To obtain accurate 53Mn–53Cr ages of fayalite, a Mn- and Cr-doped fayalite (Fa99) standard was synthesized (ref. 14 and Doyle et al., manuscript in preparation). Here we report on the mineralogy, petrography and oxygen-isotope compositions of the fayalite-bearing assemblages and 53Mn–53Cr ages of fayalite in type 3 L, LL, CO and CV chondrites. Our data confirm the origin of fayalite during low-temperature aqueous alteration on the L, CV and CO chondrite parent bodies10,11,12, and allow us to constrain the accretion ages and the accretion regions of these bodies.
Petrographic evidence for in situ formation of fayalite
Nearly pure fayalite (Fa90−100; Supplementary Table 1) was found in the aqueously altered ordinary (Semarkona (LL3.00), Elephant Moraine (EET) 90161 (L3.05), Meteorite Hills (MET) 00452 (L/LL3.05), MET 96503 (L3.1–3.2), Ngawi (LL3–6)) and carbonaceous (MacAlpine Hills (MAC) 88107 (CO3-like) and Asuka (A) 881317 (CV3)) chondrites. There are three major textural occurrences of fayalite in these meteorites: (1) fayalite with tiny inclusions of hedenbergite (CaFeSi2O6) and magnetite overgrows onto ferromagnesian chondrule olivines (Fa1−30; Fig. 1a,b). There are sharp compositional boundaries between the fayalite and the chondrule olivines. These observations are consistent with low-temperature formation of the fayalite overgrowths and the lack of subsequent thermal metamorphism above ∼300–400 °C that would have resulted in Fe–Mg interdiffusion between the adjacent fayalite and ferromagnesian olivines. (2) In the hydrated chondrite matrices, fayalite associates with hedenbergite, magnetite and Fe,Ni-sulfides, and often forms euhedral crystals that show no evidence for corrosion or replacement by the surrounding phyllosilicates. These observations indicate a local equilibrium between the fayalite and the phyllosilicates (Fig. 1c). In addition, in matrices of the ordinary chondrites (OCs) EET 90161, MET 96503 and MET 00452, fayalite replaces amorphous ferromagnesian silicates (Fig. 1a). (3) Fine-grained matrix-like rims around magnesian porphyritic chondrules in MAC 88107 and A-881317 are commonly crosscut by veins composed of fayalite, hedenbergite and magnetite (Fig. 1d), indicating in situ crystallization of this mineral paragenesis.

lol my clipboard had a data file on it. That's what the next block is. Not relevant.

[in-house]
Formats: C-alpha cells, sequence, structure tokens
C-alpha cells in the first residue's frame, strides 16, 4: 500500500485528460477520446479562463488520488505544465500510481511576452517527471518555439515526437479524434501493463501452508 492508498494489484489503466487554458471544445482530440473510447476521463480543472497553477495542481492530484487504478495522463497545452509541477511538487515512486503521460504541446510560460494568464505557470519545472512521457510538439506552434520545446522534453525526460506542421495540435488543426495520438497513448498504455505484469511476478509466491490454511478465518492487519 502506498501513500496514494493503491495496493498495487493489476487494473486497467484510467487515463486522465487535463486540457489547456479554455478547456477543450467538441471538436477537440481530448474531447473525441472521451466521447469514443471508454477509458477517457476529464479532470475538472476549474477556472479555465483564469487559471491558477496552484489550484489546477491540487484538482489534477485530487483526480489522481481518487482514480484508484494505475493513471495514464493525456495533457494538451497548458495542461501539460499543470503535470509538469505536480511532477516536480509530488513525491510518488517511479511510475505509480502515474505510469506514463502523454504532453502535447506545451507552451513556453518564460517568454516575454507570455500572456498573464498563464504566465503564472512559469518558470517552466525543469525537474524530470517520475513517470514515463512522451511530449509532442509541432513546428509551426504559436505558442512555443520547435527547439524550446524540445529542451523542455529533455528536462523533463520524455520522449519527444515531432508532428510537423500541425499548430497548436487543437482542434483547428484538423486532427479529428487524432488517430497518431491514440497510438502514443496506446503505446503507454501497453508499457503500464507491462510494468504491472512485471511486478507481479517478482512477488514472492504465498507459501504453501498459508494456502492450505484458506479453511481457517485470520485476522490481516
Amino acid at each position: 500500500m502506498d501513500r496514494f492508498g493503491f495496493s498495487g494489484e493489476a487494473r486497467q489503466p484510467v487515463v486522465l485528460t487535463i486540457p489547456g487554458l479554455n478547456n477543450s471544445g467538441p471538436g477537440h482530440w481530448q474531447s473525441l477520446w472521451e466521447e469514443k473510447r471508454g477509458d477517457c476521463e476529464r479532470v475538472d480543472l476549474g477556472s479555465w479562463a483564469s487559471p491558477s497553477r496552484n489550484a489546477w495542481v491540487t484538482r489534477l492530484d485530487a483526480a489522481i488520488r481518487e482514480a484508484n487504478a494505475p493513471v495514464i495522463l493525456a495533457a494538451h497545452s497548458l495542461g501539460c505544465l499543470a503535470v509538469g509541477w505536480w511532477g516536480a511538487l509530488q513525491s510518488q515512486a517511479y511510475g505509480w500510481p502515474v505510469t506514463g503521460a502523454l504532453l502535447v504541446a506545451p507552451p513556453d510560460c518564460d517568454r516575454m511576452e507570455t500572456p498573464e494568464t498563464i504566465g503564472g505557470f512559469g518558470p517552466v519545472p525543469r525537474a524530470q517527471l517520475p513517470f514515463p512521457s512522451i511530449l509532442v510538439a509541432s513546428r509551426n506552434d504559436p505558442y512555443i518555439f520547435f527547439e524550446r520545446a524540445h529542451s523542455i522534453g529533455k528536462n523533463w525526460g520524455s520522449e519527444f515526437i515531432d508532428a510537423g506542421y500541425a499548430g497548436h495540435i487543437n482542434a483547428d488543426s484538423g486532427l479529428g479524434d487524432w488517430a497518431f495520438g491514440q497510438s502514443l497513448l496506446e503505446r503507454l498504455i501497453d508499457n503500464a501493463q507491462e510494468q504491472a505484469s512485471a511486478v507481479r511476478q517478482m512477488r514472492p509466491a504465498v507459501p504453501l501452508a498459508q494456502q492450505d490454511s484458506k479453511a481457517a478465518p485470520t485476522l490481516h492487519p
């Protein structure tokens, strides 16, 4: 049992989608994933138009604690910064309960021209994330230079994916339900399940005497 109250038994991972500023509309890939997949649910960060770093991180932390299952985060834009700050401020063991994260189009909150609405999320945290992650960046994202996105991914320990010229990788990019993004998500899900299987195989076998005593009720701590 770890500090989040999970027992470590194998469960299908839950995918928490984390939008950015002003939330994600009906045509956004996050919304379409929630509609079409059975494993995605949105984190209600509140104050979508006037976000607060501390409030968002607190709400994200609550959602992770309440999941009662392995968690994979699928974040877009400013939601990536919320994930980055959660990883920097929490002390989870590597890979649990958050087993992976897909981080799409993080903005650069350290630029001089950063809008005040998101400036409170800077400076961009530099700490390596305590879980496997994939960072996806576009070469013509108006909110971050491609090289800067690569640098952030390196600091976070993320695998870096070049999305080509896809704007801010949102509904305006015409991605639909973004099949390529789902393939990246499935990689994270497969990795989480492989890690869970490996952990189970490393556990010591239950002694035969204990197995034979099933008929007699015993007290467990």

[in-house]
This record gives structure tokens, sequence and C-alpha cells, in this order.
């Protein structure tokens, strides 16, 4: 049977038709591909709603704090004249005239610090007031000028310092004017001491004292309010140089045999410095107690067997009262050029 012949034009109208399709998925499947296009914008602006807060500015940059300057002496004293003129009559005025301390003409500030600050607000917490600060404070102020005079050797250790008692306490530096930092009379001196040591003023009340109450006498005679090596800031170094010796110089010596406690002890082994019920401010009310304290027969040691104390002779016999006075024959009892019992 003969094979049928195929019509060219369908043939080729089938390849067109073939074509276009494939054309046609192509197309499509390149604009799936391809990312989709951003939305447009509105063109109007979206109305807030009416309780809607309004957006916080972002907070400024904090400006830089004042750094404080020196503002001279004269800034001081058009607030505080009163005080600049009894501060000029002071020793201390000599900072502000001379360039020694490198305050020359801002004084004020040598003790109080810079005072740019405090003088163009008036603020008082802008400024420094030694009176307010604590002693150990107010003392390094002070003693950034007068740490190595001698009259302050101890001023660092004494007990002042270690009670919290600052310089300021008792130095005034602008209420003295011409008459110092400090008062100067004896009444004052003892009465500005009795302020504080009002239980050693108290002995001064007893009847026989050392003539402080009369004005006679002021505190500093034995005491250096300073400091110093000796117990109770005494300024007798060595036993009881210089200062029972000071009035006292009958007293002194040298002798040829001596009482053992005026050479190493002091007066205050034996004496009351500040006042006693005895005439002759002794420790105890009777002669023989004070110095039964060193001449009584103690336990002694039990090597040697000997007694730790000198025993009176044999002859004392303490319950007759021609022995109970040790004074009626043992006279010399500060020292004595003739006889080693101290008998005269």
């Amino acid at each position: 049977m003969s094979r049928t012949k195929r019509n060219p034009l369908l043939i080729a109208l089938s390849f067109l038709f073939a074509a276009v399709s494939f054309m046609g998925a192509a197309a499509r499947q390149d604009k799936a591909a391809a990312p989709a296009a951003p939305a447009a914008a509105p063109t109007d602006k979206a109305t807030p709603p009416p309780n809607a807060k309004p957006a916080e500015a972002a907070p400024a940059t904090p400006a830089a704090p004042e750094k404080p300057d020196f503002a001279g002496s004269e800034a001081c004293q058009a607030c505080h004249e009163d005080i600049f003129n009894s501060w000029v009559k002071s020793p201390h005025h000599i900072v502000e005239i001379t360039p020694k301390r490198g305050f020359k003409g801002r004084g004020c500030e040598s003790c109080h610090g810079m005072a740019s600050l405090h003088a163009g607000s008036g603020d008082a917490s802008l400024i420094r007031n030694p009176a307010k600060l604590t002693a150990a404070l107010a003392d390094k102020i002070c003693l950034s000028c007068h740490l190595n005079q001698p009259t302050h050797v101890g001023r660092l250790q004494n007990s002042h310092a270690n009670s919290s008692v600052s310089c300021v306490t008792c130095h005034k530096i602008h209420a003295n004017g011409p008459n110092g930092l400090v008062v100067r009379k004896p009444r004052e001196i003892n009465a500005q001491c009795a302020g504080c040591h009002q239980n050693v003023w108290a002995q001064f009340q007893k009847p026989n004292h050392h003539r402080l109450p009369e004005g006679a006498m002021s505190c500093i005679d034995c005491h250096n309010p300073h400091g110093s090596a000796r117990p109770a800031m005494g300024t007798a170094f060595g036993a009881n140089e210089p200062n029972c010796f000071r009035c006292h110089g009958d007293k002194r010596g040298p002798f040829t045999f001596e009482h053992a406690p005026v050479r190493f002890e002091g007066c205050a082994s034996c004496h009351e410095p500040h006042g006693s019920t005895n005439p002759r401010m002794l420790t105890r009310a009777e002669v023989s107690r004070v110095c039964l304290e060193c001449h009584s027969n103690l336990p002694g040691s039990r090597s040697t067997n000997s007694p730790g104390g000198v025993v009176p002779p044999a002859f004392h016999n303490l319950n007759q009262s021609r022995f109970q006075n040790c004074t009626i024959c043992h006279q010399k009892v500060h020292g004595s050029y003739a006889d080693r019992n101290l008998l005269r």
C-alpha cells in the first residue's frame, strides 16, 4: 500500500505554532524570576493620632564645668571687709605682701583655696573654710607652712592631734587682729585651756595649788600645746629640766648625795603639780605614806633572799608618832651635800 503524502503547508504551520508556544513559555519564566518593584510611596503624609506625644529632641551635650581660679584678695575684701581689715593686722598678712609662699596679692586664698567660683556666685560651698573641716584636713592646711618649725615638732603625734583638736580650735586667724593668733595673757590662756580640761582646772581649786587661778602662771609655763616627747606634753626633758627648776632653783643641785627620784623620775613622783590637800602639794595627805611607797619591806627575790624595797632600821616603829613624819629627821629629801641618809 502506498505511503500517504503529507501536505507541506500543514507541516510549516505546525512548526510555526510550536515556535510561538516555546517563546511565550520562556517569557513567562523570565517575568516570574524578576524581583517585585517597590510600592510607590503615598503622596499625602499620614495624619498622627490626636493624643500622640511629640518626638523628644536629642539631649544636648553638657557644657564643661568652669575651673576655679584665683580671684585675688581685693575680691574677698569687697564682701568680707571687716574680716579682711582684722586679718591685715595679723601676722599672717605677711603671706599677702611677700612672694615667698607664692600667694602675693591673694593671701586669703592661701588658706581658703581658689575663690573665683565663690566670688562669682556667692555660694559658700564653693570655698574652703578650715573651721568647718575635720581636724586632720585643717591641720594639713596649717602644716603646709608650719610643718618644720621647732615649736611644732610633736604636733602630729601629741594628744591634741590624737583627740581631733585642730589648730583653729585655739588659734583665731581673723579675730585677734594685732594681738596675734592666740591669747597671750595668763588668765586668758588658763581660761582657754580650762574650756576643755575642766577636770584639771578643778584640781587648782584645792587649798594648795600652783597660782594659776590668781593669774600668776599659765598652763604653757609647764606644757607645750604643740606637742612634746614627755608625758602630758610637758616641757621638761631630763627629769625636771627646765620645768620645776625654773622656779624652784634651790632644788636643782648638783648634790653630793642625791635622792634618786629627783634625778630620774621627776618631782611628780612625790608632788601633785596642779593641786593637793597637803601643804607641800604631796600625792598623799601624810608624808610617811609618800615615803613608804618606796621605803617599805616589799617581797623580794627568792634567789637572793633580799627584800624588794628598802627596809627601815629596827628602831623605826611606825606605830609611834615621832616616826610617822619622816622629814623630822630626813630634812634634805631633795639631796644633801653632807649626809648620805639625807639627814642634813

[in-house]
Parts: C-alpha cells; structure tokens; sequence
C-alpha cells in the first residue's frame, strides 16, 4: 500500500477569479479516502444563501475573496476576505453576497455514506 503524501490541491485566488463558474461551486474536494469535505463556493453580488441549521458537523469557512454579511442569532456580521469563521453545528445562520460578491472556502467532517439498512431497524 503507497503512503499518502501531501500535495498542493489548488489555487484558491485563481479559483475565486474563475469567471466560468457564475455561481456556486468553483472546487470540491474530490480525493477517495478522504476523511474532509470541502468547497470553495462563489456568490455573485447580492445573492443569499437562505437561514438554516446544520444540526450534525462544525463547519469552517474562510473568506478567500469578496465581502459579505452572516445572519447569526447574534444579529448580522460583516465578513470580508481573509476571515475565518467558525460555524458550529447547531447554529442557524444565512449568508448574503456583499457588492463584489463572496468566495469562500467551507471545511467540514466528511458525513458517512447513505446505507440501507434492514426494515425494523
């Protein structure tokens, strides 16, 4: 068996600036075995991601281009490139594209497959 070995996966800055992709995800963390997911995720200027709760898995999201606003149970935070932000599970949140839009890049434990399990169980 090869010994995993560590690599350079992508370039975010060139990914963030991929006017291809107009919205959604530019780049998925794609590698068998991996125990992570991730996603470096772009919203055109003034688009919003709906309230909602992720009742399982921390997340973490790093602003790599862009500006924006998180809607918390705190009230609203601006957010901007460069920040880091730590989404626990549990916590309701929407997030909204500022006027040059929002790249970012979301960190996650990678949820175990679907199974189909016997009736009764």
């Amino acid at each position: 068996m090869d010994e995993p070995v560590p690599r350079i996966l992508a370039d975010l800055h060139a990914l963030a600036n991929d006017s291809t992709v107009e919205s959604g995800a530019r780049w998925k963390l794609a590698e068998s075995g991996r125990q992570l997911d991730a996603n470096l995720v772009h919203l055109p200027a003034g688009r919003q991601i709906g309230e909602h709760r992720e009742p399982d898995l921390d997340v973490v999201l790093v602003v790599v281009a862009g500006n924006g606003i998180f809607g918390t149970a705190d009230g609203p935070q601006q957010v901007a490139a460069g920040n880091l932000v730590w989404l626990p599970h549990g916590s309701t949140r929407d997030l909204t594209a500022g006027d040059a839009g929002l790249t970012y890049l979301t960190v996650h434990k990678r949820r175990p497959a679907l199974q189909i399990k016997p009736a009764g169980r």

Oxygen isotopic compositions
Oxygen isotopic compositions of fayalite, magnetite, chondrule olivines and the bulk compositions of type 3 ordinary, CV and CO chondrites are plotted on a three-isotope oxygen diagram, δ17O versus δ18O (Fig. 2a and Supplementary Table 2). In Fig. 2b, the same data are plotted as deviation from the terrestrial fractionation line, Δ17O=δ17O − 0.52 × δ18O.
Oxygen isotopic compositions of fayalite and magnetite in type 3 OCs plot along a mass-dependent fractionation line with a slope of ∼0.5 (Fig. 2a). The compositions of fayalite and magnetite, having an average Δ17O value of +4.8±1.7‰ (2 s.d.), are significantly different from those of chondrule olivines15 and bulk OCs16, which both have Δ17O values of ∼+1‰ (Fig. 2b).
Oxygen isotopic compositions of fayalite and magnetite in A-881317 (CV3) plot along a mass-dependent fractionation line with a slope of ∼0.5 (Fig. 2a) and have an average Δ17O value of −0.4±0.9‰ (Fig. 2b), consistent with the previously published data for fayalite and magnetite from the Kaba and Mokoia CV3 chondrites17. The bulk oxygen isotopic compositions of CV chondrites18 and CV chondrule olivines19 plot along the carbonaceous chondrite anhydrous mineral (CCAM) line with a slope of ∼1 (Fig. 2a) and show a range of Δ17O values from −6 to −2‰ (Fig. 2b).
Oxygen isotopic compositions of fayalite and magnetite in MAC 88107 (CO3-like) plot along a mass-dependent fractionation line with a slope of ∼0.5 (Fig. 2a) and have an average Δ17O value of −1.6±0.9‰ (Fig. 2b), whereas chondrule olivines plot along the CCAM line and show a range of Δ17O values from −9 to −2‰ (Fig. 2b). The bulk oxygen isotopic composition of MAC 88107 also plots along the CCAM line and has a Δ17O value of −4.8‰ (ref. 18).
53Mn–53Cr ages of fayalite formation
To obtain an olivine standard suitable for SIMS measurements of Mn–Cr isotope systematics of chondritic fayalite, we synthesized a suite of ferromagnesian olivines ranging from Fa31 to Fa99 (ref. 14; see Methods section and Supplementary Table 3). Our Mn–Cr isotope measurements of the synthesized olivine grains with the University of Hawai‘i (UH) ims-1280 SIMS revealed that the RSF strongly depends on the fayalite content in olivine14. In olivine with Fa10–30, the RSF increases from ∼0.9 to ∼1.5 as a function of fayalite content; in more ferroan olivines (Fa>30), the RSF is nearly constant, ∼1.6 (Fig. 3 and Supplementary Table 4). The observed differences in RSF values between fayalite (Fa90–100) and San Carlos olivine (Fa10) suggest that all previously reported 53Mn–53Cr dating of fayalite in carbonaceous chondrites10,11,12 are in error and yield systematically young ages14.